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Why vitamin D? And do animals need it? Part 1 of 4

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Vitamin D—the Sunshine Vitamin: Part 1 with Todd Whitthorne, Cooper Aerobics Enterprises

I was with Todd Whitthorne—executive at Cooper Aerobics Enterprises in Dallas—discussing vitamin D on a beautiful sunny afternoon. (Scroll to bottom to watch video or click here.)

Neily: So tell me about vitamin D, Todd.
Todd: Jennifer, as you know, it’s a very hot topic in the world of nutrition and I think for two reasons. One is the studies show that most people are very low and two is that it’s very correctable. It’s related to a number of health conditions—cancer, heart disease, depression, chronic pain, bone health, diabetes and on and on. It’s just incredible with all the factors involved. We were designed to make it and we have been for a long, long time—a couple of million years. The reality is that we just have to be proactive. Our environment is causing issues that have been defined as an epidemic of vitamin D deficiency because we don’t live like we lived fifty or a hundred years ago. We work inside. We live inside and if we go outside we wear sunscreen. An SPF of 15 or greater in a sunscreen will block 99% of the synthesis of vitamin D—no one wears 15 anymore.I will admit this—I am old enough to remember when sunscreen came out. There was 2 and then 4 and if you were really nervous, 8. Now it’s like a 50 or a 100 right, and it’s in clothing and make-up. We don’t want to throw the baby out with the bath water. No one wants to get skin cancer. I understand that and I totally agree with that; but the sun won’t kill you. The sun is life giving and we are designed to get some sunshine. That’s the way we make vitamin D. So don’t just knee-jerk the opposite way because really the impact could be very, very negative.
Neily: Important information! Question—do animals make vitamin D?
Todd That’s a great question. For those who don’t know Jennifer, she really, really loves animals. About four years ago I got a brand new baby black lab by the name of Emma and she is as black as black could be. I could not figure out why—in the middle of summer here in Texas when it is like 140 degrees—Emma would want to go out in the backyard and just lay in the sun. When she had enough, she would come and knock at the door. So I had that question.There is a researcher at Creighton University, Robert Heaney. I called Dr. Heaney and asked if animals make vitamin D? He said yes, they do—they have receptor sites in their fur. He said he knew a bit about it but the guy that really knows about it is at UCLA. His name is John Adams—not the president—but a doctor. Since I went to school at UCLA and am not shy as you can probably tell, I called Dr. Adams and started talking about animals and vitamin D. The reason he was brought to Los Angeles, (he came from Harvard) was because the LA zoo was having problems with their New World primates. These monkeys they brought to the zoo from central America were lethargic and just out of energy. The first thing he did is put sun lamps in the cages. In a week, they perked up and they were back to their old selves.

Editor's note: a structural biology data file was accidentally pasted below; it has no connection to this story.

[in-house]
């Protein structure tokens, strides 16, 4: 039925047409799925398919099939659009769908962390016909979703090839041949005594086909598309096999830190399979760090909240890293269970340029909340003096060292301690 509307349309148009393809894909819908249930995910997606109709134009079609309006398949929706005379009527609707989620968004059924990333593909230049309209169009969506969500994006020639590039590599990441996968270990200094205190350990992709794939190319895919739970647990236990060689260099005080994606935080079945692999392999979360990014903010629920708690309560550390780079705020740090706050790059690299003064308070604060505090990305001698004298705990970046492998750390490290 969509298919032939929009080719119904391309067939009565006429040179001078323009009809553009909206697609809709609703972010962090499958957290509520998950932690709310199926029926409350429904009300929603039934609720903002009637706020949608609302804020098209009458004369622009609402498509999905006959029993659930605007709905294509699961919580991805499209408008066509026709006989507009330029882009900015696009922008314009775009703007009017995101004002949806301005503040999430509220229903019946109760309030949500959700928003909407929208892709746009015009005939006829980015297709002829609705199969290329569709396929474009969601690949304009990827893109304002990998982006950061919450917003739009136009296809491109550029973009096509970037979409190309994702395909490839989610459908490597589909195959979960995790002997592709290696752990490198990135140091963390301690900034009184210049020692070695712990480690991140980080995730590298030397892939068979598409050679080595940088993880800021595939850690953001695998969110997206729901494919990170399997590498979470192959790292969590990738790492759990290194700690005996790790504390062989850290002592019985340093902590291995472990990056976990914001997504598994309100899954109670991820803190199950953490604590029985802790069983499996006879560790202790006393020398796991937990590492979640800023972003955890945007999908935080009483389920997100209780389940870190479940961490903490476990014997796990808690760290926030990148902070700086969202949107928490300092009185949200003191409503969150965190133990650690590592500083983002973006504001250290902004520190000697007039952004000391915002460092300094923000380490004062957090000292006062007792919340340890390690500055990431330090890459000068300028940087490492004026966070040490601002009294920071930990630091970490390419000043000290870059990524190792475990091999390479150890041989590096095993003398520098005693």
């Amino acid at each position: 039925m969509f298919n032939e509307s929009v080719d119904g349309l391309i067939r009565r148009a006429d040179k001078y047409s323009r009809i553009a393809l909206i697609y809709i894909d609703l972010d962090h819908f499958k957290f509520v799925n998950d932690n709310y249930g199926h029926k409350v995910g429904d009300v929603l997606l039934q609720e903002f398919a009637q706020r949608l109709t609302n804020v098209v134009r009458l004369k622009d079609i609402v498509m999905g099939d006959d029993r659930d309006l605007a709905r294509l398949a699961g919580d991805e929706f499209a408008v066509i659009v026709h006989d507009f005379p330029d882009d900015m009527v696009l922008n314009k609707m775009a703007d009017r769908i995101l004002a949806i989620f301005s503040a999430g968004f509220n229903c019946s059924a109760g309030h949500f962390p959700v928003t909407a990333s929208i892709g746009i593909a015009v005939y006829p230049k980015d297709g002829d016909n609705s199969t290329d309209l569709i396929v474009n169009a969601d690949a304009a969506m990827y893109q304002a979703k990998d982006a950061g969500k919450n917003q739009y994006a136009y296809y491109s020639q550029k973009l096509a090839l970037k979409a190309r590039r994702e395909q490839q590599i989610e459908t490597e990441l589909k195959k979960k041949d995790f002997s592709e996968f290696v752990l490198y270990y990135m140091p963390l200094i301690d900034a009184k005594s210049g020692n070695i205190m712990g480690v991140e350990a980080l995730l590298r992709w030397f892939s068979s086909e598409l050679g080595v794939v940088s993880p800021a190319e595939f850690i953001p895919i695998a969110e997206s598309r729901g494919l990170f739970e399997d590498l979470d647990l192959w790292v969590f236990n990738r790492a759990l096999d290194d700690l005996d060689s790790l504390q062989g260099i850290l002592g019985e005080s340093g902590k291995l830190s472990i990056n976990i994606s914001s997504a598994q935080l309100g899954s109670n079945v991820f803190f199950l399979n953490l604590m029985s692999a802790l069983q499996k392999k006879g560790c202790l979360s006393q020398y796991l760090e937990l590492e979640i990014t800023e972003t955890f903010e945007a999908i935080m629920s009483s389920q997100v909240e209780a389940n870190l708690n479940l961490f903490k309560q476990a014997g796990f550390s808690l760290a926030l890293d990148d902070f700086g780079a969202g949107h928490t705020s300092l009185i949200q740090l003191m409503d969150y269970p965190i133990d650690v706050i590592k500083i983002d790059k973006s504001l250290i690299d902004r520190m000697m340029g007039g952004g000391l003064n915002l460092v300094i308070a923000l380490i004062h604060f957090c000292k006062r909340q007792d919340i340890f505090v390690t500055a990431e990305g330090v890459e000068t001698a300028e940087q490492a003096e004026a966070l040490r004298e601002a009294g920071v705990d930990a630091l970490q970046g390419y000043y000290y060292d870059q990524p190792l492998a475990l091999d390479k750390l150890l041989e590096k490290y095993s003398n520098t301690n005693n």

So even though there is a lot of sun in Los Angeles it’s not nearly as powerful or as strong as in Central America along the equator where the UVB light is really intense. So you’ve taken that creature out of its natural environment, put it in a different environment and it wasn’t performing well. That’s exactly the way we work. Animals get it. Probably not consciously but Emma knows and your dogs know and your dogs probably know—go outside, get a little sun and feel better. So animals need it, as do humans. It just makes sense.

Neily Interesting! Thank you, Todd. I love learning things I don’t know! (Stay tuned for the next 3 segments with Cooper Aerobics exec Todd Whitthorne) Thanks for watching Neily on Nutrition.

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Jennifer Neily, MS, RDN, LD, FAND
Registered Dietitian Nutritionist | Wellcoach® Certified Health Coach
http://NeilyonNutrition.com
@JenniferNeily

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